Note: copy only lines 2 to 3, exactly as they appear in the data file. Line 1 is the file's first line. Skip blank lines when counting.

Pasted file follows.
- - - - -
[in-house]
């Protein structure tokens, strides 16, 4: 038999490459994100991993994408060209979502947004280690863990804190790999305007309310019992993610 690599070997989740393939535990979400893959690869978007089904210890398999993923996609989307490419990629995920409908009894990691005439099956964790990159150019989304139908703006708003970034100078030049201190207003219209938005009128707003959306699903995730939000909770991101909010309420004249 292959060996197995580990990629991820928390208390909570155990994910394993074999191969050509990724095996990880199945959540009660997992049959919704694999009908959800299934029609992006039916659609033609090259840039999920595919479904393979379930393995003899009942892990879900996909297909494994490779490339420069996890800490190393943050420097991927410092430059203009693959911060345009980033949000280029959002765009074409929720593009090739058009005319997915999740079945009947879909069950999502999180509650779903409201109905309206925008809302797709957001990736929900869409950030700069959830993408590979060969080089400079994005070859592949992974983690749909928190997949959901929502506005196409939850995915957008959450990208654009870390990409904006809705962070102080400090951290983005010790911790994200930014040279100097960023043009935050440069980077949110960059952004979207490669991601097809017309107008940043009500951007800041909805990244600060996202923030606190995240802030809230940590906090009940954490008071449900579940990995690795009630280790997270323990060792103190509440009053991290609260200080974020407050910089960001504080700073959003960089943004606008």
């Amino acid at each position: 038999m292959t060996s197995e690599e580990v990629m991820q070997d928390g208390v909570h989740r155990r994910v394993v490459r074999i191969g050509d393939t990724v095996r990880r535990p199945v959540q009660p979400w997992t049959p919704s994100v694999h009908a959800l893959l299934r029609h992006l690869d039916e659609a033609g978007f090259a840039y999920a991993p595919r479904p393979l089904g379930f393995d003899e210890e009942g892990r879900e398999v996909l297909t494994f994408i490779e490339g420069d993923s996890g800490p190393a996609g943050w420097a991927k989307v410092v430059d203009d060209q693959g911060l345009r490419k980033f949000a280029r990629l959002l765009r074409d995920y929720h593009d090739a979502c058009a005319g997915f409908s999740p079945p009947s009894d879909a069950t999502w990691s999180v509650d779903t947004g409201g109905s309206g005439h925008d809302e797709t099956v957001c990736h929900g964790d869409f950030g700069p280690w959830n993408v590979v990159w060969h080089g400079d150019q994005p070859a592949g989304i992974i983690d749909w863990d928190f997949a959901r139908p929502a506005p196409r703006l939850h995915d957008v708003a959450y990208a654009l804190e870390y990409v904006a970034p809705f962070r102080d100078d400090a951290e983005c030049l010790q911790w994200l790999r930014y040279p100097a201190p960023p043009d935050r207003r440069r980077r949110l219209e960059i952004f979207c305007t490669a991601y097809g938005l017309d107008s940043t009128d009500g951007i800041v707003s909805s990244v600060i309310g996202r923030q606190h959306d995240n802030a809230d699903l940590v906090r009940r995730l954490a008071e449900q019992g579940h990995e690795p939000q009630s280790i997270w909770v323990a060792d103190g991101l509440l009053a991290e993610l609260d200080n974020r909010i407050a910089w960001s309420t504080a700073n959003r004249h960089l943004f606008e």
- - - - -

């Protein structure tokens, strides 16, 4: 038999490459994100991993994408060209979502947004280690863990804190790999305007309310019992993610 690599070997989740393939535990979400893959690869978007089904210890398999993923996609989307490419990629995920409908009894990691005439099956964790990159150019989304139908703006708003970034100078030049201190207003219209938005009128707003959306699903995730939000909770991101909010309420004249 292959060996197995580990990629991820928390208390909570155990994910394993074999191969050509990724095996990880199945959540009660997992049959919704694999009908959800299934029609992006039916659609033609090259840039999920595919479904393979379930393995003899009942892990879900996909297909494994490779490339420069996890800490190393943050420097991927410092430059203009693959911060345009980033949000280029959002765009074409929720593009090739058009005319997915999740079945009947879909069950999502999180509650779903409201109905309206925008809302797709957001990736929900869409950030700069959830993408590979060969080089400079994005070859592949992974983690749909928190997949959901929502506005196409939850995915957008959450990208654009870390990409904006809705962070102080400090951290983005010790911790994200930014040279100097960023043009935050440069980077949110960059952004979207490669991601097809017309107008940043009500951007800041909805990244600060996202923030606190995240802030809230940590906090009940954490008071449900579940990995690795009630280790997270323990060792103190509440009053991290609260200080974020407050910089960001504080700073959003960089943004606008």
């Amino acid at each position: 038999m292959t060996s197995e690599e580990v990629m991820q070997d928390g208390v909570h989740r155990r994910v394993v490459r074999i191969g050509d393939t990724v095996r990880r535990p199945v959540q009660p979400w997992t049959p919704s994100v694999h009908a959800l893959l299934r029609h992006l690869d039916e659609a033609g978007f090259a840039y999920a991993p595919r479904p393979l089904g379930f393995d003899e210890e009942g892990r879900e398999v996909l297909t494994f994408i490779e490339g420069d993923s996890g800490p190393a996609g943050w420097a991927k989307v410092v430059d203009d060209q693959g911060l345009r490419k980033f949000a280029r990629l959002l765009r074409d995920y929720h593009d090739a979502c058009a005319g997915f409908s999740p079945p009947s009894d879909a069950t999502w990691s999180v509650d779903t947004g409201g109905s309206g005439h925008d809302e797709t099956v957001c990736h929900g964790d869409f950030g700069p280690w959830n993408v590979v990159w060969h080089g400079d150019q994005p070859a592949g989304i992974i983690d749909w863990d928190f997949a959901r139908p929502a506005p196409r703006l939850h995915d957008v708003a959450y990208a654009l804190e870390y990409v904006a970034p809705f962070r102080d100078d400090a951290e983005c030049l010790q911790w994200l790999r930014y040279p100097a201190p960023p043009d935050r207003r440069r980077r949110l219209e960059i952004f979207c305007t490669a991601y097809g938005l017309d107008s940043t009128d009500g951007i800041v707003s909805s990244v600060i309310g996202r923030q606190h959306d995240n802030a809230d699903l940590v906090r009940r995730l954490a008071e449900q019992g579940h990995e690795p939000q009630s280790i997270w909770v323990a060792d103190g991101l509440l009053a991290e993610l609260d200080n974020r909010i407050a910089w960001s309420t504080a700073n959003r004249h960089l943004f606008e």